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Andrew Lock

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The difference between GetService() and GetRequiredService() in ASP.NET Core

This post looks at the GetService<T>() and GetRequiredService<T>() methods of the default/built-in ASP.NET Core DI container, provided in Microsoft.Extensions.DependencyInjection. I'll describe the differences between them and which one you should use.

tl;dr GetService() returns null if a service does not exist, GetRequiredService() throws an exception instead. If you're using a third-party container, use GetRequiredService where possible - in the event of an exception, the third party container may be able to provide diagnostics so you can work out why an expected service wasn't registered.

The heart of the container - the IServiceProvider interface

At the heart of the ASP.NET Core dependency injection abstraction is the IServiceProvider interface. This interface is actually part of the base class library, in the System namespace. The interface itself is very simple:

public interface IServiceProvider
    object GetService(Type serviceType);

Once you've registered all your classes with the DI container (using IServiceCollection), pretty much all a DI container needs to do is allow you to retrieve an instance of an object using GetService().

Of course, you typically shouldn't be using the IServiceProvider directly in your code at all. Instead, you should be using standard constructor injection, and letting the framework worry about using IServiceProvider behind the scenes.

Using the IServiceProvider directly is an example of the service locator pattern This is generally considered an anti-pattern, as it hides a class' dependencies.

However, there are some times when you don't have a choice. For example, if you're trying to inject services into an attribute, or use "forwarded" types when configuring the DI container, you'll need to use the IServiceProvider directly.

Comparing GetService<T>() and GetRequiredService<T>()

Seeing as we're not using .NET 1.0 anymore, if you want to retrieve a service from the IServiceProvider, you've probably used the generic GetService<T>() extension method, instead of the GetService(Type) interface method. But you may have also noticed the similar GetRequiredService<T>() extension method - the question is, what's the difference between them, and which should you use?

Before we look at any code, let's discuss the expected behaviour of the methods. First of all, from the documentation of the GetService() method:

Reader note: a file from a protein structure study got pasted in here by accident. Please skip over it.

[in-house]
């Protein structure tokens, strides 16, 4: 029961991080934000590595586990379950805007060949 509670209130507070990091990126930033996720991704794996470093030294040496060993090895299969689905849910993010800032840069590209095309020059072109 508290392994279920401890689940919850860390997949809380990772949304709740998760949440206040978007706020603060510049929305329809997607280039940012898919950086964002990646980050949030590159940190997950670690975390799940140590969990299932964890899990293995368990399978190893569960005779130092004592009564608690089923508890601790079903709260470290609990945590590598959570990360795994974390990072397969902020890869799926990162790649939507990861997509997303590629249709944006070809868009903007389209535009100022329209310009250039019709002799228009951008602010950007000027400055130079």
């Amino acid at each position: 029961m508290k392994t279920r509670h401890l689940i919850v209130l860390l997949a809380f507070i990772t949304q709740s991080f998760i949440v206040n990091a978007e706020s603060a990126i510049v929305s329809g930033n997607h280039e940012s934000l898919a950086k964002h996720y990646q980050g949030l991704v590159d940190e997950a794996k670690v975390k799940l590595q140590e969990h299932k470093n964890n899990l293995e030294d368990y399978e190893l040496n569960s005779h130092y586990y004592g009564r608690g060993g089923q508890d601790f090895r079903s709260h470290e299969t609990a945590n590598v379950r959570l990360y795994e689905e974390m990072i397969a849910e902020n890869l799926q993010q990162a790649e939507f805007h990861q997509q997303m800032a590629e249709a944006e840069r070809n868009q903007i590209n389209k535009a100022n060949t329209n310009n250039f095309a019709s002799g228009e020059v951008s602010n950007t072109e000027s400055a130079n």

GetService() returns a service object of type serviceType. -or- null if there is no service object of type serviceType.

Contrast that to the documentation for GetRequiredService():

GetRequiredService() returns a service object of type serviceType. Throws an InvalidOperationException if there is no service of type serviceType.

So both methods behave the same when an instance of the requested serviceType is available. The difference is in their behaviour when the serviceType has not been registered:

  • GetService - returns null if the service is not registered
  • GetRequiredService - throws an Exception if the service is not registered

Now we've cleared that up, lets look at some code.

The ServiceProviderServiceExtensions class in the Microsoft.Extensions.DependencyInjection.Abstractions library implements the generic version of both GetService<T>() and GetRequiredService<T>(), as shown below.

I've removed some of the precondition checks from the code in this post; if you want to see the full code, check it out on GitHub.

public static class ServiceProviderServiceExtensions
    public static T GetService<T>(this IServiceProvider provider)
        return (T)provider.GetService(typeof(T));

    public static T GetRequiredService<T>(this IServiceProvider provider)
        return (T)provider.GetRequiredService(typeof(T));

Both methods are virtually the same - the generic extension methods delegate to the non-generic versions of GetService() and GetRequiredService(). They're simply a convenience so you don't need to use the more wordy typeof() and typecast in your own code.

The non-generic version of GetService() is part of the IServiceProvider interface, but the non-generic GetRequiredService() implementation is an extension method in the same class:

public static class ServiceProviderServiceExtensions
    public static object GetRequiredService(this IServiceProvider provider, Type serviceType)
        var requiredServiceSupportingProvider = provider as ISupportRequiredService;
        if (requiredServiceSupportingProvider != null)
            return requiredServiceSupportingProvider.GetRequiredService(serviceType);

        var service = provider.GetService(serviceType);